Currently, the title of world’s largest radio telescope belongs to the Arecibo Observatory in Puerto Rico, but by 2016 that is slated to change. China has begun construction of a radio telescope with 3x the capabilities of the Arecibo Observatory in a remote part of the Guizhou province in southern China. Expected to take four years to build, the Five-hundred-meter Aperture Spherical radio Telescope (FAST) will be the most advanced telescope of its kind.
FAST will contain a set of motors to change the shape of the dish’s reflective surface so it can scan large sections of the sky. Able to see 3x further into space than the Arecibo telescope, astronomers predict FAST will uncover new galaxies and deep-space objects of a distance of up to 7 billion light years away.
The key difference between the Arecibo telescope and FAST is that the Arecibo dish is fixed in a spherical curve that focuses incoming radio waves to a line above the dish. This line is focused to a point by secondary and tertiary mirrors that hang over the dish. Once in a point, the waves can be analyzed. This means that only 221 meters of the 305 meter dish are being used at a time.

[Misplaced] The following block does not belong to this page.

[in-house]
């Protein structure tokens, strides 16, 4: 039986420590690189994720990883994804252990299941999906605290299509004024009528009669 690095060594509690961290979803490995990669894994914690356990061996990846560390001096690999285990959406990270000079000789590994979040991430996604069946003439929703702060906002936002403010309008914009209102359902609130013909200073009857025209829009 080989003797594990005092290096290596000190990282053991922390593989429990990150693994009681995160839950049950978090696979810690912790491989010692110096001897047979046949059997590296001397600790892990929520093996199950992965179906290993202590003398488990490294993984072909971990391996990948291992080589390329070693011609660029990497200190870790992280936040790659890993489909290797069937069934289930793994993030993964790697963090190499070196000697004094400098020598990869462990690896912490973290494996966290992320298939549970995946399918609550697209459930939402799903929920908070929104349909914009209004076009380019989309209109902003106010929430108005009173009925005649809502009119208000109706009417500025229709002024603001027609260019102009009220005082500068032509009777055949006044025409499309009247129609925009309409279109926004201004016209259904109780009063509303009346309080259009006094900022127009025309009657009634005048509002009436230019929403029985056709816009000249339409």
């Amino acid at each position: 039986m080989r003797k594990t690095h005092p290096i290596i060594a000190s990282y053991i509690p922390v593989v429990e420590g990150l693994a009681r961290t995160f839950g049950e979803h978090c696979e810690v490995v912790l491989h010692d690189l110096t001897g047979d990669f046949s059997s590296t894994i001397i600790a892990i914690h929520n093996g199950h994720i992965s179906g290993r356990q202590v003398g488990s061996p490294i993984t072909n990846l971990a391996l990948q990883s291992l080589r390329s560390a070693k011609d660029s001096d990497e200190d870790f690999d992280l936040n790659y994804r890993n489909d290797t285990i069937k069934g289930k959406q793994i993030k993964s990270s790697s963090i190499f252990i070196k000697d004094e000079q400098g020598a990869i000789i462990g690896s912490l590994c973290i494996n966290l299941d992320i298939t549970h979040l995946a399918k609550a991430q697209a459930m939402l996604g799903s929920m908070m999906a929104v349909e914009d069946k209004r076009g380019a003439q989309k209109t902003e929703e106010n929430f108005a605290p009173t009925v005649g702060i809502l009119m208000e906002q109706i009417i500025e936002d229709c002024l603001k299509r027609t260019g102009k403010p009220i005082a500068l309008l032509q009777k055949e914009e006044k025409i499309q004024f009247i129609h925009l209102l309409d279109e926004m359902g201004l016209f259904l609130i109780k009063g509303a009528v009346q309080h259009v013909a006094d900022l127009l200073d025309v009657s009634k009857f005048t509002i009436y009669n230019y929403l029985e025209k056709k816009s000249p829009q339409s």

Rather than focus incoming waves with overhead mirrors like the Arecibo dish, the FAST dish itself can focus the signal. The dish will be made of 4,400 triangular aluminium panels, which will be connected by nodes that can be moved up or down by a motorized system to change the shape of the dish’s surface. A subset of panels on the dish’s surface will be capable of moving to form a parabolic mirror 0f 300 meters (nearly the total size of the Arecibo dish). This sub-dish can assemble anywhere on the larger dish’s 500 meter surface, allowing FAST to track objects and study space from a significantly wider point of view.
FAST will also feature a receiver hanging above the main dish making it capable of studying 19 specific regions of the sky at the same time on different bands of the radio spectrum. This far exceeds the ability of the Arecibo dish which can only study seven regions of space at a time.
The Guizhou province location was selected based on the region’s karst depressions, or sinkholes that form from water eating away at the limestone bedrock. Researchers, led by Rendong Nan at the National Astronomical Observatories (NAO) in Beijing used satellite images and aerial surveys to analyze the landscape of the Guizhou province.
Ultimately the location chosen was a remote 800-meter-wide karst surrounded by mountains that should be far enough away from major population zones to be free from interfering radio signals. To mold the karst into the dish’s hemispherical shape, workers will have to remove a million cubic meters of soil. Construction on the project began in March 2011, and should be completed by September 2016.
(via New Scientist)
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